3Dec 12, '11 by PsychcnsYou have options...three years recent experience--all most employers want is two good references and recent experience. One time when I was ready to move on, I prepared an up to date resume and did one thing a week to get a new job. I circled ads in the paper, networked, and went on a lot of interviews...As far as the intrusive thoughts, they may come. People have suggested you label them. you could substitute an affirmation instead of something funny if that suits you better.." I am a safe, competent nurse." etc..looking for a new job is stressful--intrusive thoughts come when stressed-- but you are qualified. just treat each interview as a conversation--be prepared but interview them as well as be interviewed....all the best to you....
0Dec 12, '11 by emmanewgradFollow your but feeling and make it happen. Your self esteem is down after all your personal and professional problems, avoid the pain , but recognize it. Be happy girl. They might make you their problem, but don't make yourself part of them. Let them live there own illusive self gratification. Live, laugh, and be happy. God bless.
2Dec 12, '11 by BravekidsDear Imperialsugar...this is my first time on this site and I cannot tell when you first posted this so please forgive me if you posted it 5 yrs ago... I have been a nurse for a while and I think we should start looking into how many of us show the symptoms of Post-Traumatic Stress Syndrome. To be blunt, I find the way some nurses and nurse managers treat their fellow co-workers and staff appalling. You have out-lined some sound ideas for wanting to broaden your experience and you have the time to examine the jobs that are available to you. Take your time and choose carefully and most of all give yourself credit for what you have been through, survived and overcome.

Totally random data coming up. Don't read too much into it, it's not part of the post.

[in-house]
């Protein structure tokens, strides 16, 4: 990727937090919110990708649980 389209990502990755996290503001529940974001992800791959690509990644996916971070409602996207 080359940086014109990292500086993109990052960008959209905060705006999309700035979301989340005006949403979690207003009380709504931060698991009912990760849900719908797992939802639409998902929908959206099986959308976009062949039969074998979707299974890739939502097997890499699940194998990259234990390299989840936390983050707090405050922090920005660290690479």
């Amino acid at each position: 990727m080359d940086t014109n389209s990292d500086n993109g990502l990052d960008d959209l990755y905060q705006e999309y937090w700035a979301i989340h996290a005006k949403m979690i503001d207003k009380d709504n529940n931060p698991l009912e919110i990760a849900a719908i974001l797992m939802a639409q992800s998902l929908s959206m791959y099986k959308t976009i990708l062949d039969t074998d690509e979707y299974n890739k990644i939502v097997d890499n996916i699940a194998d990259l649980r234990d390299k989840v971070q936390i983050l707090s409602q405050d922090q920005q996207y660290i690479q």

2Dec 12, '11 by DeborahKI am wondering if part of your angst in thinking about your next job (and the one you were fired from) is the idea that in-patient nursing is somehow more real nursing than a day surgery job or other out-patient roles. The higher the stress and acuity, the more real it feels to a lot of nurses. But that setting isn't a good fit for some people's personalities. We also need excellent nurses in clinics, visiting nurse jobs, school nursing, Early Intervention, diabetes education programs, etc--these primary care and preventative nursing roles combine care, teaching, program development, and call on a very different set of skills than acute care nursing. Different skills, not lesser ones. And fostering health--preventing illness--is every bit as valuable as fixing a medical problem once it hits. True, these jobs pay less, but if you can support yourself comfortably on your salary, why take a job that will stress you out and make you feel inadequate just because it pays better? Ask yourself what you like most in your current job, and what skills you most enjoy using, and then start looking for other positions that will be a good fit for you in those ways.
0Dec 13, '11 by DeborahKAre you doomed in what way? Doomed not to be offered another position? (You already were, right?) Doomed not to get past it emotionally? (That's in your hands--learn from it what you DON'T want in a nursing position.) If it comes up in an interview, practice an honest but simple and non-blaming explanation, such as "I wasn't able to get the orientation I needed as a new grad on that floor, in part because they had a large turnover of staff while I was orienting. However, I'm not a new grad anymore, and these are the skills I can offer you..."